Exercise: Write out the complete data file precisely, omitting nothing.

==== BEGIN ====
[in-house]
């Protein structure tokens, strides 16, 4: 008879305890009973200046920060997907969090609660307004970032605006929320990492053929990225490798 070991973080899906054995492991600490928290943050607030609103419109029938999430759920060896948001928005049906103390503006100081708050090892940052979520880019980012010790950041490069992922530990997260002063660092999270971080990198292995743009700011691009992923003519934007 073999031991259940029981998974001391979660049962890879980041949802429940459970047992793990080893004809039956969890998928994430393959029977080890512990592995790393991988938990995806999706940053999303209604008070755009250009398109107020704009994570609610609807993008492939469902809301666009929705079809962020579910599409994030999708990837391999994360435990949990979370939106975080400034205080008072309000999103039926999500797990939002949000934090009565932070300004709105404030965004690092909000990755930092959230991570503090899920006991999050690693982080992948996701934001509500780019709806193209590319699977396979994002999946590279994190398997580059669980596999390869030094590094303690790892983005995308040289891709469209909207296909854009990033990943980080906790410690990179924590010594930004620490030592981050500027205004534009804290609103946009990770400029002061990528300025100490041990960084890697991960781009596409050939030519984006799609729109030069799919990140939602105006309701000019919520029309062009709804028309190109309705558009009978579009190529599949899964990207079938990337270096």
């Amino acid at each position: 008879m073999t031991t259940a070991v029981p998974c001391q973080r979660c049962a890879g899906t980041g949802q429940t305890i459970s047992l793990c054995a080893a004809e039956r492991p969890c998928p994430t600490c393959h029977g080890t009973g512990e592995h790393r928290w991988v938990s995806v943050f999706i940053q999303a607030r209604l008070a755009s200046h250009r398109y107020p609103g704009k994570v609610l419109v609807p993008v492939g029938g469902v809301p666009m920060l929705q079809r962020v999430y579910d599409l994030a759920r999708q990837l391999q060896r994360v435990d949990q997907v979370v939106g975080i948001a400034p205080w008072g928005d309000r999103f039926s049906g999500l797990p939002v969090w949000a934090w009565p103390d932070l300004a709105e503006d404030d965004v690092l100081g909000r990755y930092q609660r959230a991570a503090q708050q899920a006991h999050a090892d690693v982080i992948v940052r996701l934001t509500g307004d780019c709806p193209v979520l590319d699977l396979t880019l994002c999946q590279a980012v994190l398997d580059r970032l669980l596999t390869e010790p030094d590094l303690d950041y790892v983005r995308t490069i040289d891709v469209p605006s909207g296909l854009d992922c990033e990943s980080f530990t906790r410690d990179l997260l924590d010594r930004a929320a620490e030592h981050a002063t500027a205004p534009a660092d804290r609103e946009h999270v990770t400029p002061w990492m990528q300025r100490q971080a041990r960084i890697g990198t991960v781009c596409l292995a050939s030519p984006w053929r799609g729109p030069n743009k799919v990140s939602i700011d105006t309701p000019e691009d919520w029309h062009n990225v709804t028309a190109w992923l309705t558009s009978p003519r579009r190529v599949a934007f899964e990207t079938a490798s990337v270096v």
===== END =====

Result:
[in-house]
């Protein structure tokens, strides 16, 4: 008879305890009973200046920060997907969090609660307004970032605006929320990492053929990225490798 070991973080899906054995492991600490928290943050607030609103419109029938999430759920060896948001928005049906103390503006100081708050090892940052979520880019980012010790950041490069992922530990997260002063660092999270971080990198292995743009700011691009992923003519934007 073999031991259940029981998974001391979660049962890879980041949802429940459970047992793990080893004809039956969890998928994430393959029977080890512990592995790393991988938990995806999706940053999303209604008070755009250009398109107020704009994570609610609807993008492939469902809301666009929705079809962020579910599409994030999708990837391999994360435990949990979370939106975080400034205080008072309000999103039926999500797990939002949000934090009565932070300004709105404030965004690092909000990755930092959230991570503090899920006991999050690693982080992948996701934001509500780019709806193209590319699977396979994002999946590279994190398997580059669980596999390869030094590094303690790892983005995308040289891709469209909207296909854009990033990943980080906790410690990179924590010594930004620490030592981050500027205004534009804290609103946009990770400029002061990528300025100490041990960084890697991960781009596409050939030519984006799609729109030069799919990140939602105006309701000019919520029309062009709804028309190109309705558009009978579009190529599949899964990207079938990337270096």
């Amino acid at each position: 008879m073999t031991t259940a070991v029981p998974c001391q973080r979660c049962a890879g899906t980041g949802q429940t305890i459970s047992l793990c054995a080893a004809e039956r492991p969890c998928p994430t600490c393959h029977g080890t009973g512990e592995h790393r928290w991988v938990s995806v943050f999706i940053q999303a607030r209604l008070a755009s200046h250009r398109y107020p609103g704009k994570v609610l419109v609807p993008v492939g029938g469902v809301p666009m920060l929705q079809r962020v999430y579910d599409l994030a759920r999708q990837l391999q060896r994360v435990d949990q997907v979370v939106g975080i948001a400034p205080w008072g928005d309000r999103f039926s049906g999500l797990p939002v969090w949000a934090w009565p103390d932070l300004a709105e503006d404030d965004v690092l100081g909000r990755y930092q609660r959230a991570a503090q708050q899920a006991h999050a090892d690693v982080i992948v940052r996701l934001t509500g307004d780019c709806p193209v979520l590319d699977l396979t880019l994002c999946q590279a980012v994190l398997d580059r970032l669980l596999t390869e010790p030094d590094l303690d950041y790892v983005r995308t490069i040289d891709v469209p605006s909207g296909l854009d992922c990033e990943s980080f530990t906790r410690d990179l997260l924590d010594r930004a929320a620490e030592h981050a002063t500027a205004p534009a660092d804290r609103e946009h999270v990770t400029p002061w990492m990528q300025r100490q971080a041990r960084i890697g990198t991960v781009c596409l292995a050939s030519p984006w053929r799609g729109p030069n743009k799919v990140s939602i700011d105006t309701p000019e691009d919520w029309h062009n990225v709804t028309a190109w992923l309705t558009s009978p003519r579009r190529v599949a934007f899964e990207t079938a490798s990337v270096v």